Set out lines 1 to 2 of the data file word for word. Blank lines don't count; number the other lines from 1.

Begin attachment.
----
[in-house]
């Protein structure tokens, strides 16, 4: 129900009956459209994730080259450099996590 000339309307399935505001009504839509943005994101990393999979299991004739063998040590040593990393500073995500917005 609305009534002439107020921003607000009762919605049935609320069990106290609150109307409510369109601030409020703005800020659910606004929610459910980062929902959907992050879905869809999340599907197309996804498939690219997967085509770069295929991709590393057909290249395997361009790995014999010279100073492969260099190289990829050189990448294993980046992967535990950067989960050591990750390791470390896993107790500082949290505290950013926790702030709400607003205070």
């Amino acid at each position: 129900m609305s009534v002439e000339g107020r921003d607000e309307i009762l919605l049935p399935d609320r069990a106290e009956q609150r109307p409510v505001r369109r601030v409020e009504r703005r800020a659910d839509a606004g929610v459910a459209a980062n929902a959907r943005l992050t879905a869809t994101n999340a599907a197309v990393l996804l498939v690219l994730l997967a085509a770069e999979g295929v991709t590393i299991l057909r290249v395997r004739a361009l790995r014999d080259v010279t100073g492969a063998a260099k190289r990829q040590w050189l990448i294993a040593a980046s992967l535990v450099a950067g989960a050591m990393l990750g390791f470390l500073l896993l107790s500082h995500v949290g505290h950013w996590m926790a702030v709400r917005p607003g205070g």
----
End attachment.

[in-house]
């Protein structure tokens, strides 16, 4: 129900009956459209994730080259450099996590 000339309307399935505001009504839509943005994101990393999979299991004739063998040590040593990393500073995500917005 609305009534002439107020921003607000009762919605049935609320069990106290609150109307409510369109601030409020703005800020659910606004929610459910980062929902959907992050879905869809999340599907197309996804498939690219997967085509770069295929991709590393057909290249395997361009790995014999010279100073492969260099190289990829050189990448294993980046992967535990950067989960050591990750390791470390896993107790500082949290505290950013926790702030709400607003205070």